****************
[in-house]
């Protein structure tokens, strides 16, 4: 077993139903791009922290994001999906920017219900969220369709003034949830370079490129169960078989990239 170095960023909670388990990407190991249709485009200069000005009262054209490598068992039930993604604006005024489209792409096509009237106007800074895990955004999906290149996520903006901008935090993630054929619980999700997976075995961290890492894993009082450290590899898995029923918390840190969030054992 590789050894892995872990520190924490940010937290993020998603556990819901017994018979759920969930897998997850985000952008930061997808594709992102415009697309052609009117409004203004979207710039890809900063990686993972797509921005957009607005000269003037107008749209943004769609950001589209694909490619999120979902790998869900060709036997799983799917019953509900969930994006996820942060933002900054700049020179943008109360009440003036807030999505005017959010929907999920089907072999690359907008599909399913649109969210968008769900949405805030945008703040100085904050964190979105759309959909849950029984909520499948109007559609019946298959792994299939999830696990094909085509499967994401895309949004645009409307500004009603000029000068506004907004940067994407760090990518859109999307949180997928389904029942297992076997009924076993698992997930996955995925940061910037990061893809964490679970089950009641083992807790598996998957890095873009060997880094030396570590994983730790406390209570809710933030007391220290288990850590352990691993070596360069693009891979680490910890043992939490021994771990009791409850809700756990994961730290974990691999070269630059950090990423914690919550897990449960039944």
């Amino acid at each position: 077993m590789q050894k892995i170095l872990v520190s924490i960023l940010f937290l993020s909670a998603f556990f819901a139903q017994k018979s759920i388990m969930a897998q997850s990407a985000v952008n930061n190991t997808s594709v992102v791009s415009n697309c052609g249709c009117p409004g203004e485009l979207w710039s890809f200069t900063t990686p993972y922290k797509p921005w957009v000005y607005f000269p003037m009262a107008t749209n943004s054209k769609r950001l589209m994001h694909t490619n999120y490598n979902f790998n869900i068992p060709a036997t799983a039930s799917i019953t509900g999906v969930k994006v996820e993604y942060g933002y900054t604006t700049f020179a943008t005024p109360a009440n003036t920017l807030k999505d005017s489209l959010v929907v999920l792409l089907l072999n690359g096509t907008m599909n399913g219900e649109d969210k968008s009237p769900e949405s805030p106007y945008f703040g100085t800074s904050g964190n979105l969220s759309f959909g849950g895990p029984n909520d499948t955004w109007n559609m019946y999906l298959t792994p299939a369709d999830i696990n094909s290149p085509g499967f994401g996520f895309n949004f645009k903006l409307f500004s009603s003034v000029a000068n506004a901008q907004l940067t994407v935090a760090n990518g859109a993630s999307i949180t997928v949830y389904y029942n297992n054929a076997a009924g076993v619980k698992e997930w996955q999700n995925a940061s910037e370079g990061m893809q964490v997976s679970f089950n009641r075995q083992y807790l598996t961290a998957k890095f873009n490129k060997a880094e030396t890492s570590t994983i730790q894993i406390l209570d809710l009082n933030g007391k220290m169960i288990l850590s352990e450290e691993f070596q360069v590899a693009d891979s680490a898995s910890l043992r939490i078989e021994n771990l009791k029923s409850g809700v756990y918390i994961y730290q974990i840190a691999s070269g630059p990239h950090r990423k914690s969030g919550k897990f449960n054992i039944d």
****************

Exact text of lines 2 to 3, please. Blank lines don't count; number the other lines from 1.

């Protein structure tokens, strides 16, 4: 077993139903791009922290994001999906920017219900969220369709003034949830370079490129169960078989990239 170095960023909670388990990407190991249709485009200069000005009262054209490598068992039930993604604006005024489209792409096509009237106007800074895990955004999906290149996520903006901008935090993630054929619980999700997976075995961290890492894993009082450290590899898995029923918390840190969030054992 590789050894892995872990520190924490940010937290993020998603556990819901017994018979759920969930897998997850985000952008930061997808594709992102415009697309052609009117409004203004979207710039890809900063990686993972797509921005957009607005000269003037107008749209943004769609950001589209694909490619999120979902790998869900060709036997799983799917019953509900969930994006996820942060933002900054700049020179943008109360009440003036807030999505005017959010929907999920089907072999690359907008599909399913649109969210968008769900949405805030945008703040100085904050964190979105759309959909849950029984909520499948109007559609019946298959792994299939999830696990094909085509499967994401895309949004645009409307500004009603000029000068506004907004940067994407760090990518859109999307949180997928389904029942297992076997009924076993698992997930996955995925940061910037990061893809964490679970089950009641083992807790598996998957890095873009060997880094030396570590994983730790406390209570809710933030007391220290288990850590352990691993070596360069693009891979680490910890043992939490021994771990009791409850809700756990994961730290974990691999070269630059950090990423914690919550897990449960039944």
């Amino acid at each position: 077993m590789q050894k892995i170095l872990v520190s924490i960023l940010f937290l993020s909670a998603f556990f819901a139903q017994k018979s759920i388990m969930a897998q997850s990407a985000v952008n930061n190991t997808s594709v992102v791009s415009n697309c052609g249709c009117p409004g203004e485009l979207w710039s890809f200069t900063t990686p993972y922290k797509p921005w957009v000005y607005f000269p003037m009262a107008t749209n943004s054209k769609r950001l589209m994001h694909t490619n999120y490598n979902f790998n869900i068992p060709a036997t799983a039930s799917i019953t509900g999906v969930k994006v996820e993604y942060g933002y900054t604006t700049f020179a943008t005024p109360a009440n003036t920017l807030k999505d005017s489209l959010v929907v999920l792409l089907l072999n690359g096509t907008m599909n399913g219900e649109d969210k968008s009237p769900e949405s805030p106007y945008f703040g100085t800074s904050g964190n979105l969220s759309f959909g849950g895990p029984n909520d499948t955004w109007n559609m019946y999906l298959t792994p299939a369709d999830i696990n094909s290149p085509g499967f994401g996520f895309n949004f645009k903006l409307f500004s009603s003034v000029a000068n506004a901008q907004l940067t994407v935090a760090n990518g859109a993630s999307i949180t997928v949830y389904y029942n297992n054929a076997a009924g076993v619980k698992e997930w996955q999700n995925a940061s910037e370079g990061m893809q964490v997976s679970f089950n009641r075995q083992y807790l598996t961290a998957k890095f873009n490129k060997a880094e030396t890492s570590t994983i730790q894993i406390l209570d809710l009082n933030g007391k220290m169960i288990l850590s352990e450290e691993f070596q360069v590899a693009d891979s680490a898995s910890l043992r939490i078989e021994n771990l009791k029923s409850g809700v756990y918390i994961y730290q974990i840190a691999s070269g630059p990239h950090r990423k914690s969030g919550k897990f449960n054992i039944d």